Saturday, 19 January 2013

Coming of Age Day



From Wikimedia Commons: http://commons.wikimedia.org/wiki/File:Young_ladies_at_Harajuku.jpg
The second Monday of January is a public holiday in Japan to mark “coming of age day” (成人の日). Legal adulthood is twenty in Japan, and on this day all of the year’s twenty year olds gather for ceremonies at places like city halls and other celebrations. Young people who have moved away for university or work return to their home town, and it’s a bit like a giant reunion party. My old Japanese flat mate flew all the way from Tasmania to Kyushu, a long and expensive trip, for her coming of age ceremony. There is a particularly beautiful style of kimono worn by girls for the occasion. Boys have traditionally worn black suits, but obviously this is a major rip off in the dress-ups department so recently a lot more boys have begun wearing hakama. In my town this usually means a rather yankii (bogun) aesthetic dominates.
"Heeeeeey"
Others use the occasion to dress up in less… traditional… costumes




Including the fake tattoo, she must have spent hours getting ready
Yes, 20 is the legal drinking age.
When I was a uni student I remember waxing lyrical to my Japanese teacher about how wonderful it was to hold a nationwide celebration to mark the rite of passage into adulthood. She told me that some cities were cutting back on celebrations because of young people disrupting the events: knocking over tables, throwing garbage at the speakers and so on. I asked her what they were protesting about (the logical question for someone who grew up in an activist family) and she rather bemusedly replied “nothing… they just want to destroy.” At the time I assumed she was just missing the political message, but having since spent a lot more time with the “indolent youth” I’ve had to concede that her assessment was probably accurate. That unfortunate trend aside, I still get the warm and fuzzies every year on 成人の日. Although life stages can’t be measured in arbitrary numbers, I still think that acknowledging and celebrating arbitrary numbers is an important social task for communities that Australia does not do well. We don’t have a strong tradition of christenings, bar mitzvahs or any major milestones that don’t involve alcohol. I love the idea of each city throwing a party to welcome a new class of adults into the community and telling them how valued they are.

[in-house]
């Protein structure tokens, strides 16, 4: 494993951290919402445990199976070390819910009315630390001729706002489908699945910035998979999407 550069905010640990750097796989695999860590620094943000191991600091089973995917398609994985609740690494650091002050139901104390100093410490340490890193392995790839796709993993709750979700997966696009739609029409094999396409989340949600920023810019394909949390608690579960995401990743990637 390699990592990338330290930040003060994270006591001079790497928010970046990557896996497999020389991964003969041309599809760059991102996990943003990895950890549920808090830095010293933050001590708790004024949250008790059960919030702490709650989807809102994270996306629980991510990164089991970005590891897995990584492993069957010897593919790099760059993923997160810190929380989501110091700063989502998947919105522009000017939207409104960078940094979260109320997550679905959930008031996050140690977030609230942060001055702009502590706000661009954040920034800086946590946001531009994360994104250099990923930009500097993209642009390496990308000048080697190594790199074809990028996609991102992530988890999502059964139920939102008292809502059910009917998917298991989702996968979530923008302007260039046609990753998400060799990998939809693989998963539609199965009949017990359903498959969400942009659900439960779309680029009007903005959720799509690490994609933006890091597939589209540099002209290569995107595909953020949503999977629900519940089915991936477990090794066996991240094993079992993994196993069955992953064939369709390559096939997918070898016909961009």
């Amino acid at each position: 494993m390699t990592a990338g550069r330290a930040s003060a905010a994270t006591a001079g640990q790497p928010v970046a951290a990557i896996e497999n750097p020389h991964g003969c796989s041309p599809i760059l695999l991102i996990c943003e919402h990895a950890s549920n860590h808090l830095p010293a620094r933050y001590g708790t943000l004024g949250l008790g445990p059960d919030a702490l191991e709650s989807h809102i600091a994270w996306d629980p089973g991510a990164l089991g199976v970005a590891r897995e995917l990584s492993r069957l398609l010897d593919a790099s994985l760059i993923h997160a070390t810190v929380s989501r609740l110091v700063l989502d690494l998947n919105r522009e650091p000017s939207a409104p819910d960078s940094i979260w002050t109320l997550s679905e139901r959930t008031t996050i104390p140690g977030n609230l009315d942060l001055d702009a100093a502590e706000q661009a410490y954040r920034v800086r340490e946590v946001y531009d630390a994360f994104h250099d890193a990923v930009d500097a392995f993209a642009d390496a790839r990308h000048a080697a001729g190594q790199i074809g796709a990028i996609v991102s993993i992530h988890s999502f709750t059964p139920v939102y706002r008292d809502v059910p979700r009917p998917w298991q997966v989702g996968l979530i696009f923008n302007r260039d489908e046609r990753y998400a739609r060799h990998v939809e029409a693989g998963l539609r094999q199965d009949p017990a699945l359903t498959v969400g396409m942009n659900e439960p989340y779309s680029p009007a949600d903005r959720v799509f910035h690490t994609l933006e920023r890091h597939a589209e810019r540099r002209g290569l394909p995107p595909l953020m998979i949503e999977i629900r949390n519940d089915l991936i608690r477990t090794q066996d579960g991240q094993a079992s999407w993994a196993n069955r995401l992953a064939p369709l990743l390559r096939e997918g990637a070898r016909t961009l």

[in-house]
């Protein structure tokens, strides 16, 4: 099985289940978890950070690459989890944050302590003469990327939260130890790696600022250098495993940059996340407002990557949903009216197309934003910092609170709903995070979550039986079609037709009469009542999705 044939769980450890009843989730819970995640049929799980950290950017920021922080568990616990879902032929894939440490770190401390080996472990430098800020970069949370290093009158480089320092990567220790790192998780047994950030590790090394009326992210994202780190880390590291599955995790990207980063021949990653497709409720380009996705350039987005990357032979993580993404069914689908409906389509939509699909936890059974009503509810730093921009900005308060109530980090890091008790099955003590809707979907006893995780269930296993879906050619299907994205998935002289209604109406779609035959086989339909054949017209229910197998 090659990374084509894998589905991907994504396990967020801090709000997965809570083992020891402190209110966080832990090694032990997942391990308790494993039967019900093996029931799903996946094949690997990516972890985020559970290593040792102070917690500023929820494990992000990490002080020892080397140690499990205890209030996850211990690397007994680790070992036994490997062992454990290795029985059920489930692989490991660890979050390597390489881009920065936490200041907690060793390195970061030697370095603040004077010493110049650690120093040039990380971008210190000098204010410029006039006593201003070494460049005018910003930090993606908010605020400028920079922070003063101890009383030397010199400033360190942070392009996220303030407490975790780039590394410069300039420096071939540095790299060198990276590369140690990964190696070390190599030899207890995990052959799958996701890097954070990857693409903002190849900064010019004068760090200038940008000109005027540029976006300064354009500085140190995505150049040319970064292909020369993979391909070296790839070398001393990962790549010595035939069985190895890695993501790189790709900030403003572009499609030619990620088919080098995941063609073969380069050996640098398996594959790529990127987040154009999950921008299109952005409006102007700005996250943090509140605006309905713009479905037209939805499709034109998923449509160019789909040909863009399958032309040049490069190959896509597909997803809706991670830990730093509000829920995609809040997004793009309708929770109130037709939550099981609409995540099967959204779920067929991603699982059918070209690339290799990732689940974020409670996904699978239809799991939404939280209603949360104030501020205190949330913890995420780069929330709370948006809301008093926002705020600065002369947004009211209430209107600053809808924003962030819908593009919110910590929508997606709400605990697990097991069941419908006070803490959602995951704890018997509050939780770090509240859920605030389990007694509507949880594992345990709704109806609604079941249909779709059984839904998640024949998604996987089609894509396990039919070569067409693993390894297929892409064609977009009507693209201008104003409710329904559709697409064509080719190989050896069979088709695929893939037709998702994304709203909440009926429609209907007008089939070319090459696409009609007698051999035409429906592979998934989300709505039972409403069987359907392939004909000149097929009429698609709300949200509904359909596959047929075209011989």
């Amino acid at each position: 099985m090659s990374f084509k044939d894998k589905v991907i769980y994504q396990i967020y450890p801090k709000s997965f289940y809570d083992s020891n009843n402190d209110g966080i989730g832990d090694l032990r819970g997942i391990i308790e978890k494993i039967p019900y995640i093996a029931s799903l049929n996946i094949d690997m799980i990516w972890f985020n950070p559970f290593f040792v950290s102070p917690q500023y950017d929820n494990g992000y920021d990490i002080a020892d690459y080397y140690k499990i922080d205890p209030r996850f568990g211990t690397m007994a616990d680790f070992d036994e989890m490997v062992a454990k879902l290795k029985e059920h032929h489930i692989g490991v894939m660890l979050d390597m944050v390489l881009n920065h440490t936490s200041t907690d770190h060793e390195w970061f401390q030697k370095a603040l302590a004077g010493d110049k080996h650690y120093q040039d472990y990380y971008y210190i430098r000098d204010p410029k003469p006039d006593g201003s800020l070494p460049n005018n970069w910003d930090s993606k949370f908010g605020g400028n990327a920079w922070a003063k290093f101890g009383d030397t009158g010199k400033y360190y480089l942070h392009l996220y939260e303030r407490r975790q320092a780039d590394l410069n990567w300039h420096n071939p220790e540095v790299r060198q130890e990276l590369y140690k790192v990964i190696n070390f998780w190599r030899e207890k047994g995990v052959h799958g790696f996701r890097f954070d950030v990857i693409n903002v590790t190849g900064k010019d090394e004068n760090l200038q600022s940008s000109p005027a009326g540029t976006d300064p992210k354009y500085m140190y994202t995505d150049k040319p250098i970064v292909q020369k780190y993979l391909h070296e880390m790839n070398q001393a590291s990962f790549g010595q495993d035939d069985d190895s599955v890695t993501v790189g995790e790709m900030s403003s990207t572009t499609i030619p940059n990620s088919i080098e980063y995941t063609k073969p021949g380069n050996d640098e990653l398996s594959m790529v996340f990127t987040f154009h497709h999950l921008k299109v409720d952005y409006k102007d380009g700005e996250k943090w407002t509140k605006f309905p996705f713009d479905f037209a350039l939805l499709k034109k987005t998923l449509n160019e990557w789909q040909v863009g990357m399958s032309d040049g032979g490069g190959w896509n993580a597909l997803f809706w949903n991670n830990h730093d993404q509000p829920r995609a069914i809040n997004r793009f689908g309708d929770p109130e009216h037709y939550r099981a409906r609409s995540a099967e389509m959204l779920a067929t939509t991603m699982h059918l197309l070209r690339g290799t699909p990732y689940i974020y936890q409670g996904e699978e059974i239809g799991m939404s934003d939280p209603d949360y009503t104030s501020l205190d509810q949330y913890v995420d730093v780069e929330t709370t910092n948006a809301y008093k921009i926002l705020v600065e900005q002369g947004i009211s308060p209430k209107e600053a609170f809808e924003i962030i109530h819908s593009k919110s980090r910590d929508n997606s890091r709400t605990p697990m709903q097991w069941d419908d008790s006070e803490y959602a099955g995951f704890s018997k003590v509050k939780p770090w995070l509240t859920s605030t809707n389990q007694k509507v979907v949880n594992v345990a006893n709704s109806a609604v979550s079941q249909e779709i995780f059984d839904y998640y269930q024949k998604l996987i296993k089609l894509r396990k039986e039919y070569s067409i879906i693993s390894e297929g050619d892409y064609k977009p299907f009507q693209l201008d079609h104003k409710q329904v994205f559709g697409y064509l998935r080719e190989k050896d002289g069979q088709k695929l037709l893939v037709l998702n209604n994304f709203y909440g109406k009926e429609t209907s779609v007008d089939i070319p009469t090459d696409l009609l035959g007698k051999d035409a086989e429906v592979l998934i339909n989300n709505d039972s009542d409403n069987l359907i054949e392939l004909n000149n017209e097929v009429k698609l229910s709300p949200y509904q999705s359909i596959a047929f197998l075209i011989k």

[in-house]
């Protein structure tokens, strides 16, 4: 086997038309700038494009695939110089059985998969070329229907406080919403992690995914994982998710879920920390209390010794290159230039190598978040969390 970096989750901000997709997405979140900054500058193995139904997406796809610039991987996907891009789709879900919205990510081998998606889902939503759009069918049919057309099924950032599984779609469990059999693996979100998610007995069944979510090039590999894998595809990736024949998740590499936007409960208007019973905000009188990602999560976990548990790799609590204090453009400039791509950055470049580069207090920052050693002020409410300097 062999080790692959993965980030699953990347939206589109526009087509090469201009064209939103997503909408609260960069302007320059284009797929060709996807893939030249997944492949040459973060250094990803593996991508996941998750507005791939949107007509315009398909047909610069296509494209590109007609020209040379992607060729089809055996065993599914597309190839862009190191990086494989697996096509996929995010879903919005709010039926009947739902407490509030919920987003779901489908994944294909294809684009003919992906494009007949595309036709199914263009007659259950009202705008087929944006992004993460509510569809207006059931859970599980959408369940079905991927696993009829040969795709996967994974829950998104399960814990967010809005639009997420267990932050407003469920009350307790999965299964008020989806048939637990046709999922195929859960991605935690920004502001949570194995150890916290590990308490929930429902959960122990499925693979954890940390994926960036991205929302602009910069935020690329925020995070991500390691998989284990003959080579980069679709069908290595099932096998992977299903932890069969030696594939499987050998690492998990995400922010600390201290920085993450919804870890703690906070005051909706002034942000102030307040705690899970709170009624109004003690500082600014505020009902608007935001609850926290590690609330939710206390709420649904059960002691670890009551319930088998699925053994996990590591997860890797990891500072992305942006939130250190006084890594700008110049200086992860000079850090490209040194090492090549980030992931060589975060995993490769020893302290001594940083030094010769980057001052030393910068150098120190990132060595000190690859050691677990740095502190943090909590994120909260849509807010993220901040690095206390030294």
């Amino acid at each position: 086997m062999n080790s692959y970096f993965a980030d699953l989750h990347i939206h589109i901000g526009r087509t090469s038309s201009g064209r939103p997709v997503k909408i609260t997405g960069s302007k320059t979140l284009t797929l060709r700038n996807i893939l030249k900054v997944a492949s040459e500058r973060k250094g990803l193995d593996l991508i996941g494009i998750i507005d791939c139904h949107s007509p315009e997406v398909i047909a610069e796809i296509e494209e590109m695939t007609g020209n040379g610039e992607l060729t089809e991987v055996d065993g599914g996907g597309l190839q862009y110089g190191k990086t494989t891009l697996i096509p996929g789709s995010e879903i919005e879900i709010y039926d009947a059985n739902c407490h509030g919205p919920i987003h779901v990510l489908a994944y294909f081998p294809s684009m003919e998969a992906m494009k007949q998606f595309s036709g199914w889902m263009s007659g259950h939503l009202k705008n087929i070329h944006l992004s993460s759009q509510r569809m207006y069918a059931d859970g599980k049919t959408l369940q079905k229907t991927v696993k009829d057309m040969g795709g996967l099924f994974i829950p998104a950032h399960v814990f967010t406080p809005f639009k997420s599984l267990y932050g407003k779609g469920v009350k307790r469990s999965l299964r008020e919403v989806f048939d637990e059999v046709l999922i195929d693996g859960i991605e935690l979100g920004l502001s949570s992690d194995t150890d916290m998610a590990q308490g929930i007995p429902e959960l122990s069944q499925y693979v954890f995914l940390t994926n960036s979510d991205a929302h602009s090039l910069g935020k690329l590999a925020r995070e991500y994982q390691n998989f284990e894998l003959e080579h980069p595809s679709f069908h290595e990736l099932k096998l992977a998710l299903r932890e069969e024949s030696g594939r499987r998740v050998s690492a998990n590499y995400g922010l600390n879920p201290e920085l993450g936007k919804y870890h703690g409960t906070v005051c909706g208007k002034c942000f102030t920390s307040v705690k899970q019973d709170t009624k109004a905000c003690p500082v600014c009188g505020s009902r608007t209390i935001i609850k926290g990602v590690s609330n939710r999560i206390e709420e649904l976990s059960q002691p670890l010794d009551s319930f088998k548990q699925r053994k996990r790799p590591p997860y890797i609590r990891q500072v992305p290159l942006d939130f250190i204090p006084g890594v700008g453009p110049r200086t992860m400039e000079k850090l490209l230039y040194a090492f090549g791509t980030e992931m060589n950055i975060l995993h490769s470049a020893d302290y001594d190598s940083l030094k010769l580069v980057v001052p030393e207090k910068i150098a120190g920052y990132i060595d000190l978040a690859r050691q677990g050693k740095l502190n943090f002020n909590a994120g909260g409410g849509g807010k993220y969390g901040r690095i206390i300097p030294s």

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2 comments:

  1. I was cringing as I was watching coverage of the local ceremony here... so many 20 year olds who seem to be still caught in the 16 year old mentality...

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    1. But I maintain that in theory, it is great! ;)

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